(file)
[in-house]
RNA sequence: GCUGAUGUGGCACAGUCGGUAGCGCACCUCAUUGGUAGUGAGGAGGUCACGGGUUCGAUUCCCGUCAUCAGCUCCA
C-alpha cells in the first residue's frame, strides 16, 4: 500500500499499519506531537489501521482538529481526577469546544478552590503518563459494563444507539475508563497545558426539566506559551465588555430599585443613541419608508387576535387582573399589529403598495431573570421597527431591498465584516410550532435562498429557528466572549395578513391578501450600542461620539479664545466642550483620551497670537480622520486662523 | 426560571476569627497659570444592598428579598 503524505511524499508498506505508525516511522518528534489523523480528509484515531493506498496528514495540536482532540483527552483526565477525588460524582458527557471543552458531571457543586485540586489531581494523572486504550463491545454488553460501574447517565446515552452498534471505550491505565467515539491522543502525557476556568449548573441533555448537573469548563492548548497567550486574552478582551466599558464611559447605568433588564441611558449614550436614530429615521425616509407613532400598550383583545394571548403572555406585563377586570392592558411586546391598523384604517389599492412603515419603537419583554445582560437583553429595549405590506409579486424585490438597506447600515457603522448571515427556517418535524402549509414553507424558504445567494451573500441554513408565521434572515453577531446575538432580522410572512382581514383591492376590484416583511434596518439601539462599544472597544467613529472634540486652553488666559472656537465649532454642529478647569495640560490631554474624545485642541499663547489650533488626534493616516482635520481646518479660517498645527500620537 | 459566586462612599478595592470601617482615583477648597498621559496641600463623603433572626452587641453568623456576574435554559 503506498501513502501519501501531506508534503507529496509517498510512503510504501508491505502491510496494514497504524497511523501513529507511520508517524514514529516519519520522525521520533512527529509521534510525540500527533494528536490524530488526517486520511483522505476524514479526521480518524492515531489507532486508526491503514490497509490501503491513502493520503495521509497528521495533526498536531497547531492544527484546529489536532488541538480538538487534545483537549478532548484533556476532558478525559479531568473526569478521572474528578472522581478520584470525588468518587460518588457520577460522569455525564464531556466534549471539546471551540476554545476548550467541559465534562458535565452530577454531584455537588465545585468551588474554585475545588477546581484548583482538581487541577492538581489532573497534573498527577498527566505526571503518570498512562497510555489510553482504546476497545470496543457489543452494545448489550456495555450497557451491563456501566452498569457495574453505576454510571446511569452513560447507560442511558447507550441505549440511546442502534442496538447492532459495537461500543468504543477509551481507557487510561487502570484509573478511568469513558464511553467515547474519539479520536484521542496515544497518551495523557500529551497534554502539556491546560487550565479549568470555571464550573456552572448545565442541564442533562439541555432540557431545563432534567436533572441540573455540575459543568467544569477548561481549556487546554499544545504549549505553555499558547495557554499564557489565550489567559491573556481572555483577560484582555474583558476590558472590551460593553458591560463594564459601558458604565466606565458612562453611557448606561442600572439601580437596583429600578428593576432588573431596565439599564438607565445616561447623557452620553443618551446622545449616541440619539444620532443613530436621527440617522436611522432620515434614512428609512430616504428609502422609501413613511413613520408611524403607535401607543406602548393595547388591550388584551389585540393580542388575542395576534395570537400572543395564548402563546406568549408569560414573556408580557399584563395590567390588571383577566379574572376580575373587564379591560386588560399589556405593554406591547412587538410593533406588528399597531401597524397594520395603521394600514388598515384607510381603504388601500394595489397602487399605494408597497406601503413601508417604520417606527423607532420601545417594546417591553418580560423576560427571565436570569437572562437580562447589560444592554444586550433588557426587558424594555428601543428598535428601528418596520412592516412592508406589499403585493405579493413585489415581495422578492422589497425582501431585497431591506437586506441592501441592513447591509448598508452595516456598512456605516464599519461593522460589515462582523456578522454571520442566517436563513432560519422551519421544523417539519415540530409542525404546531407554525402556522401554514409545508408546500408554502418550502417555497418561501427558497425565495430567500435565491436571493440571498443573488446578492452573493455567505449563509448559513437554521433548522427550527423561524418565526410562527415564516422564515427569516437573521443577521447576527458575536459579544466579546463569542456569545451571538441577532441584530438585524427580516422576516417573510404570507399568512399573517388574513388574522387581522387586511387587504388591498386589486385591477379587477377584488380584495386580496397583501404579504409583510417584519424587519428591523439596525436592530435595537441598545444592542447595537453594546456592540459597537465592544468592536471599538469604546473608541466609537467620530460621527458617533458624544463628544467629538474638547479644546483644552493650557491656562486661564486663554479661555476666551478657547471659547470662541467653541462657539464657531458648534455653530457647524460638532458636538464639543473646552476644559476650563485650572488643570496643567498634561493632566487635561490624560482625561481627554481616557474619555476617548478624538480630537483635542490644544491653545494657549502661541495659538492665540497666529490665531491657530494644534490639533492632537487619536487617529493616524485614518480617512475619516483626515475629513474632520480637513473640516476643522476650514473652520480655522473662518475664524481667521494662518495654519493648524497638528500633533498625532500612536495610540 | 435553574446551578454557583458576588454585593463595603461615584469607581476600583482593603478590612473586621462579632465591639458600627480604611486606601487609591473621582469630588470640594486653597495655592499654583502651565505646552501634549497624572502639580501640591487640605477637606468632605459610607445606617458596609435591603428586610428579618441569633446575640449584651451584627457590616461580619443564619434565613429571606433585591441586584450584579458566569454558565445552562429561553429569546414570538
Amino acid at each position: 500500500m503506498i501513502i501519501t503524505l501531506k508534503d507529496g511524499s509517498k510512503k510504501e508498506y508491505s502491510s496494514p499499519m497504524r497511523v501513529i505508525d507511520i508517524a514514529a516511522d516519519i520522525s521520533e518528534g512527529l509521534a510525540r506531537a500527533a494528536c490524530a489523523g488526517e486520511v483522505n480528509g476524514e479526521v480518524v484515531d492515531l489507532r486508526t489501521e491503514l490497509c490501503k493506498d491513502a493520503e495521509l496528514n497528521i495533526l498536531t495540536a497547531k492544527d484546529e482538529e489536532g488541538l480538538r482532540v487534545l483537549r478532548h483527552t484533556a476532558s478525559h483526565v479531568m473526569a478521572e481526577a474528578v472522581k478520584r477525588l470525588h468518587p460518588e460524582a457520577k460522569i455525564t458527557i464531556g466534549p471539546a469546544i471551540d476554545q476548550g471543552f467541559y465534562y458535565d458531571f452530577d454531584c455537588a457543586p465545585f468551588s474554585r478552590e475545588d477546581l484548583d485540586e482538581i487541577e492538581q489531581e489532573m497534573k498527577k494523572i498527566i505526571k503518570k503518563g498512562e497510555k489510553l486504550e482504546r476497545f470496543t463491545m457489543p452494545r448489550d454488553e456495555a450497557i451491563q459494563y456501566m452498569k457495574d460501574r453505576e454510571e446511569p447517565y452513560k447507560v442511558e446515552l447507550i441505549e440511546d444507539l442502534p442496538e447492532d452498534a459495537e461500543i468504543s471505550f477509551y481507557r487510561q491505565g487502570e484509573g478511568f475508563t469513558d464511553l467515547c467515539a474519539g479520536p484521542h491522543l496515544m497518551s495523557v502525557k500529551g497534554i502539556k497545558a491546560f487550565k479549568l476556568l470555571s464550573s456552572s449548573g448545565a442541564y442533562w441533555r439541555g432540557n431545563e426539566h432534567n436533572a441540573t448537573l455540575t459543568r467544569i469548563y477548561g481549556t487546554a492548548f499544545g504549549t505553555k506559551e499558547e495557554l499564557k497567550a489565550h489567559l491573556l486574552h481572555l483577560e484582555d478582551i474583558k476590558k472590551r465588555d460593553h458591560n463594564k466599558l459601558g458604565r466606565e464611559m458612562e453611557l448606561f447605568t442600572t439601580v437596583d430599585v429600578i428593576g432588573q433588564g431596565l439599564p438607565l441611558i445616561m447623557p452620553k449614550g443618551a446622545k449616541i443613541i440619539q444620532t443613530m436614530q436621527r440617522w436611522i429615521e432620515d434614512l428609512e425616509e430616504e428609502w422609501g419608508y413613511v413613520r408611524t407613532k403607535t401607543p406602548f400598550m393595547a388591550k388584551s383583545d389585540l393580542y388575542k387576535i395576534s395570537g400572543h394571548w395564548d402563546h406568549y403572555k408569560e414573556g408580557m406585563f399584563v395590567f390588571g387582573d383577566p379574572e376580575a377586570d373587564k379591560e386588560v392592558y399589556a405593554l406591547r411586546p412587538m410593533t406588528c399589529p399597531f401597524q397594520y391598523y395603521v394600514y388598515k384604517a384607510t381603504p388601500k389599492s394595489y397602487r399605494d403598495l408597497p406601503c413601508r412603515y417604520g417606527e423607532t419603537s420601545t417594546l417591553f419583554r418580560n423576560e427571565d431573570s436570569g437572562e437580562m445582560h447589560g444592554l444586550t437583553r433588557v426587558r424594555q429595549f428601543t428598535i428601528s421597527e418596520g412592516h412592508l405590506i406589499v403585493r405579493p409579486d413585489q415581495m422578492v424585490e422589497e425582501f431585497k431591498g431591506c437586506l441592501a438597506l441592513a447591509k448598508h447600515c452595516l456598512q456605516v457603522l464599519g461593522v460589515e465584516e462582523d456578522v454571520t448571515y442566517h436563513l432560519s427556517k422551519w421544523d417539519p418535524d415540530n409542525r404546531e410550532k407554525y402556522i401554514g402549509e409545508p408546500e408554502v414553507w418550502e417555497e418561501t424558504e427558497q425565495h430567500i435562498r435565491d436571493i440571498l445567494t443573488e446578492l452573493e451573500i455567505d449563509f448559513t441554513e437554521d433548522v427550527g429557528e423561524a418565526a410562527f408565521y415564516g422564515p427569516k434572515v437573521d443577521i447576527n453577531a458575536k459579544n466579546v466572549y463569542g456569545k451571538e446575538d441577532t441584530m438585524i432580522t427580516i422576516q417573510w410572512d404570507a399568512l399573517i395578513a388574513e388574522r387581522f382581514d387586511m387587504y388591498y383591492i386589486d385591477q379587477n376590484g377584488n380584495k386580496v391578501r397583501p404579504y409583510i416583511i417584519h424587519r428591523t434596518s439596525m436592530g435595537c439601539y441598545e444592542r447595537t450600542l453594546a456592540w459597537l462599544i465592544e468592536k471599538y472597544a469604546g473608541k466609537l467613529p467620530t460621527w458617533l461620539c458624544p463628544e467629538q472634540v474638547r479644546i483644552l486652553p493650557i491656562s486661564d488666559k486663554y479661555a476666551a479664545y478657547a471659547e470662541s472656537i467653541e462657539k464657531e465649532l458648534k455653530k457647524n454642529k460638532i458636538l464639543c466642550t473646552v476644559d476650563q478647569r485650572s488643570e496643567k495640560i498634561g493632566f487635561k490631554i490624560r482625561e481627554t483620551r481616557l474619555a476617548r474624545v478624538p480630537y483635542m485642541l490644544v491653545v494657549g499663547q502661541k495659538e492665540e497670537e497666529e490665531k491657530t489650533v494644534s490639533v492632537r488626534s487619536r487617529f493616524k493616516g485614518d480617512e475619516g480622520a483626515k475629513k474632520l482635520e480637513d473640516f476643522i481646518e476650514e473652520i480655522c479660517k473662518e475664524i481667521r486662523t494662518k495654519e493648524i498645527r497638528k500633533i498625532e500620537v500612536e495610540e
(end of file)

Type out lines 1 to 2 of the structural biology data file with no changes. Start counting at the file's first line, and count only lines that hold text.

[in-house]
RNA sequence: GCUGAUGUGGCACAGUCGGUAGCGCACCUCAUUGGUAGUGAGGAGGUCACGGGUUCGAUUCCCGUCAUCAGCUCCA